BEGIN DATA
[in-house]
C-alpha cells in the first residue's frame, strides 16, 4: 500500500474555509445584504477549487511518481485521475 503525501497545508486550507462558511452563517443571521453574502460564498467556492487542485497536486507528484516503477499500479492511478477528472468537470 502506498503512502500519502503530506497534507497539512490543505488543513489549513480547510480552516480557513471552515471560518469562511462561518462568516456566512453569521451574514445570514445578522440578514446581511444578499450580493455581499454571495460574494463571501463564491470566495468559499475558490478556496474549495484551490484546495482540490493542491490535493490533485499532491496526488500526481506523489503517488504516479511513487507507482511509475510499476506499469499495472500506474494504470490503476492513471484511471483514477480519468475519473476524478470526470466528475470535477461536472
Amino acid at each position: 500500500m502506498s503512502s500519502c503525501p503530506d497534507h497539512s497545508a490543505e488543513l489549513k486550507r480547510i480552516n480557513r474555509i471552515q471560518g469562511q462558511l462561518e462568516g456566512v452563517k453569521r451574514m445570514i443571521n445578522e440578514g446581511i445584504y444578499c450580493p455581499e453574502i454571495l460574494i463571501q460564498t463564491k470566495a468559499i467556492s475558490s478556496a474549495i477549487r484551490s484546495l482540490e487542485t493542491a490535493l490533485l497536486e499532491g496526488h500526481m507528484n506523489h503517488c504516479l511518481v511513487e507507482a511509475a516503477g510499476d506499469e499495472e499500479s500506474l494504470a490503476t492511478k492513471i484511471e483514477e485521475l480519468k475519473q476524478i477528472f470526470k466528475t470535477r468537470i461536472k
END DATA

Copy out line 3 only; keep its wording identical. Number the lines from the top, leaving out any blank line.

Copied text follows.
Amino acid at each position: 500500500m502506498s503512502s500519502c503525501p503530506d497534507h497539512s497545508a490543505e488543513l489549513k486550507r480547510i480552516n480557513r474555509i471552515q471560518g469562511q462558511l462561518e462568516g456566512v452563517k453569521r451574514m445570514i443571521n445578522e440578514g446581511i445584504y444578499c450580493p455581499e453574502i454571495l460574494i463571501q460564498t463564491k470566495a468559499i467556492s475558490s478556496a474549495i477549487r484551490s484546495l482540490e487542485t493542491a490535493l490533485l497536486e499532491g496526488h500526481m507528484n506523489h503517488c504516479l511518481v511513487e507507482a511509475a516503477g510499476d506499469e499495472e499500479s500506474l494504470a490503476t492511478k492513471i484511471e483514477e485521475l480519468k475519473q476524478i477528472f470526470k466528475t470535477r468537470i461536472k